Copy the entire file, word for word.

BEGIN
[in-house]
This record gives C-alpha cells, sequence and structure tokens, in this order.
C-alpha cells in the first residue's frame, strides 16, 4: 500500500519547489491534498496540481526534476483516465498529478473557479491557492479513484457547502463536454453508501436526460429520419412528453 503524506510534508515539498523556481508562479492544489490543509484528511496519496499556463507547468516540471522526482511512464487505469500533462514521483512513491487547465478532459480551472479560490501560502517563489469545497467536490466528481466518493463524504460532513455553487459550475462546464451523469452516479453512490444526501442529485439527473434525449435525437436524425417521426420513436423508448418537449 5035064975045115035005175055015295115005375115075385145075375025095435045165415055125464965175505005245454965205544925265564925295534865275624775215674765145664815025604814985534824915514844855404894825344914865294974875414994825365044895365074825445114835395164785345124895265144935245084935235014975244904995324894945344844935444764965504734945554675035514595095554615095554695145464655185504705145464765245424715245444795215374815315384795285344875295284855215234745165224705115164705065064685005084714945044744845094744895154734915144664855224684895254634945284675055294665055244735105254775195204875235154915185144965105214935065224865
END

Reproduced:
[in-house]
This record gives C-alpha cells, sequence and structure tokens, in this order.
C-alpha cells in the first residue's frame, strides 16, 4: 500500500519547489491534498496540481526534476483516465498529478473557479491557492479513484457547502463536454453508501436526460429520419412528453 503524506510534508515539498523556481508562479492544489490543509484528511496519496499556463507547468516540471522526482511512464487505469500533462514521483512513491487547465478532459480551472479560490501560502517563489469545497467536490466528481466518493463524504460532513455553487459550475462546464451523469452516479453512490444526501442529485439527473434525449435525437436524425417521426420513436423508448418537449 5035064975045115035005175055015295115005375115075385145075375025095435045165415055125464965175505005245454965205544925265564925295534865275624775215674765145664815025604814985534824915514844855404894825344914865294974875414994825365044895365074825445114835395164785345124895265144935245084935235014975244904995324894945344844935444764965504734945554675035514595095554615095554695145464655185504705145464765245424715245444795215374815315384795285344875295284855215234745165224705115164705065064685005084714945044744845094744895154734915144664855224684895254634945284675055294665055244735105254775195204875235154915185144965105214935065224865